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Blog

Riding in the City

14 September 2018

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One of the greatest benefits of owning a motorcycle is how easily you can maneuver around just about any area. Whether you’re on the open interstate or squeezing through early morning traffic, your motorcycle will help you get just about anywhere you need. But where you ride will affect the kinds of defensive riding tactics you’ll need to be using and the kind of habits you’ll need to get into. Take city riding for example. Taking your bike to the city can make maneuvering through it and finding parking much less stressful, but the denser traffic areas can pose different challenges. To help you better navigate these roads, American Harley-Davidson® has provided a number of tips to keep you safe and moving smoothly. If you’re still looking for the perfect ride, then stop by our location in North Tonawanda, New York. We proudly serve the areas of Buffalo, Niagara Falls, and Lockport, New York.

Be Unhittable and Assertive

As nice as it would be to rely on other commuters to have all their ducks in a row, you’re going to have to take responsibility for keeping yourself safe. No matter whose fault it may be, it’s incredibly dangerous for a motorcyclist to get in an accident, so it’s best to avoid them altogether. Keep your eyes constantly peeled on the road and the other commuters. This also means checking what is happening 7 to 12 seconds in front of you. You’ll want to anticipate sudden changes in traffic rather than reacting to them.

You’ll also want to make yourself as visible as possible to minimize the number of times you get cut off by a car. Don’t hang out in a car’s blind spot for too long if you can help it. If you’re not sure how to anticipate a car’s movements, start getting in the habit of watching the front wheels rather than watching the driver. The direction of the wheels will tell you exactly the direction the car will move, even if no blinkers come on.


Escape Lanes

Escape lanes are essentially areas of the road where there’s little or no traffic so if you need to suddenly get out of the way of a car, you’ll have a place to merge. This may be shoulders or middle lanes or even just making sure the lanes next to you have some space. But this isn’t just about when you’re in motion on the road.

Consider what could happen when you pull up to an intersection. Cars are told to leave space between them and the driver in front of them so a driver that doesn’t stop in time behind them doesn’t create a vehicle sandwich. However, as we’ve stated before, motorcyclists want to avoid accidents as much as possible. When you pull up to an intersection, keep an eye on the vehicle behind you and make sure you have an escape lane to pull off to if it looks like the car behind you won’t stop in time. This could either be an empty lane or quickly pulling into the gap between two stationary vehicles. Either way, have a plan for emergency situations.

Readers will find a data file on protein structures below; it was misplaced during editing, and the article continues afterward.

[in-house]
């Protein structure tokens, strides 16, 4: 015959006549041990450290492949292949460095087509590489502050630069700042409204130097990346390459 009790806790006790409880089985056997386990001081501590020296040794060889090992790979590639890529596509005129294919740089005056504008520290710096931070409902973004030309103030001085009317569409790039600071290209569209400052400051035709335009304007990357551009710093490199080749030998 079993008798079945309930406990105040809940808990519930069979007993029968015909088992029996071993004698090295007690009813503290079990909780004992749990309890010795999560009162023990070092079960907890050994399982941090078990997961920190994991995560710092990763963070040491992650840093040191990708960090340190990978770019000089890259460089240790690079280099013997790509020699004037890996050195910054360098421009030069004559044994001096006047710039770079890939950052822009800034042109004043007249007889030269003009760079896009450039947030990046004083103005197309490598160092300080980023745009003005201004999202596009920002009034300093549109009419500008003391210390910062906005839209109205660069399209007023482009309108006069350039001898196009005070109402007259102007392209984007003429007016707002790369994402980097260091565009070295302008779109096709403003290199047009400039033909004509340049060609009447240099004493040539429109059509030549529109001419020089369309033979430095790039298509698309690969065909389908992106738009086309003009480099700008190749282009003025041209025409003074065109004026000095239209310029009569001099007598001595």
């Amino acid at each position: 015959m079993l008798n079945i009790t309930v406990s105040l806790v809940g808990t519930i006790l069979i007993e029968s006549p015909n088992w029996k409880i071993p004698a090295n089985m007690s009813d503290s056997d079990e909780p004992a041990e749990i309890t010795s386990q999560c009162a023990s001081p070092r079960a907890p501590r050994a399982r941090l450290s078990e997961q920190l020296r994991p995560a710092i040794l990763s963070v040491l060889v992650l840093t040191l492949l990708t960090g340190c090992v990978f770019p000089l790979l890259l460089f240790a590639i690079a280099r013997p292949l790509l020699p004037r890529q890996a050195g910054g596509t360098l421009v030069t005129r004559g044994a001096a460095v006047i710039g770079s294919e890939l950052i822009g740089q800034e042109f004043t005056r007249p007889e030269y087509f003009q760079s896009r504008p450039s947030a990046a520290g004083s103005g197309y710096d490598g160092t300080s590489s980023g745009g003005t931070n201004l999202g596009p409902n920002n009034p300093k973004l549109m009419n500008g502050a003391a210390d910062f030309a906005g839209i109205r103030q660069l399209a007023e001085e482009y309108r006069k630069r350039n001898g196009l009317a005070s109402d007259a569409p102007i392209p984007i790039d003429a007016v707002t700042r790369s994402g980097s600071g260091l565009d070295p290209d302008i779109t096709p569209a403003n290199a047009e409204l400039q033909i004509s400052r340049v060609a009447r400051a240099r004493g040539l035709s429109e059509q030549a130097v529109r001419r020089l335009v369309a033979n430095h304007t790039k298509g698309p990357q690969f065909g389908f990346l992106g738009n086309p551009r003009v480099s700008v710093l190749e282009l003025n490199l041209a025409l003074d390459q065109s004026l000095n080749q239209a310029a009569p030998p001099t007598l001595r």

Choose your Lane Wisely

Because of this, make sure you’re picking your lanes wisely. This is especially important when you’re on the highway and traveling next to cars at high speeds. Consider the purpose of each lane on a three-lane highway. The far right lane is generally for merging or the slowest of the slow drivers. The constant changing of cars coming on and getting off the highway can create unnecessary hazards for you.

The far left lane might offer a better option in ways of escape lanes, as pulling into the shoulder could save you from a driver that cuts you off, not to mention this is generally the fastest moving lane, but proceed with caution. Legally speaking, the far left lane isn’t the “fast lane” it’s the passing lane. This means you’re only supposed to use it if forced to by a particularly slow commuter or if there’s an obstruction in the road. It may not be illegal to hang out there, but it is illegal to obstruct the flow of traffic. If you’re going to stay in this lane, be aware of other passing vehicles and get over as needed.

This leaves the center lane(s), which are the through-traffic lanes. This is for everyone not merging or passing. Just make sure you’re keeping an eye on the traffic and movements of other drivers, as well as having an escape lane ready for if you need it. (Note: the more lanes you add, the more through-traffic lanes there are. If you’re on a two-lane highway, keep right.)


Be Aware

The general takeaway for riding in the city is to just be aware of everything going on around you. Keep an eye on traffic all around you, especially when it comes to merging vehicles, vehicles behind you, and everything that’s at least 7 seconds in front of you. Keep an eye on the road for obstructions or low traction hazards, like water or oil. Always look for escape lanes that can be used in a bind. Approach turns, especially left turns, with caution. All in all, you’re responsible for your own safety. Take every opportunity you can to protect yourself from accidents and injury.

The safety of our riders is our top priority. If you need more advice on how to stay safe while riding, then stop by American Harley-Davidson® and talk to our experienced professionals. We’re located in North Tonawanda, New York, near Buffalo, Niagara Falls, and Lockport.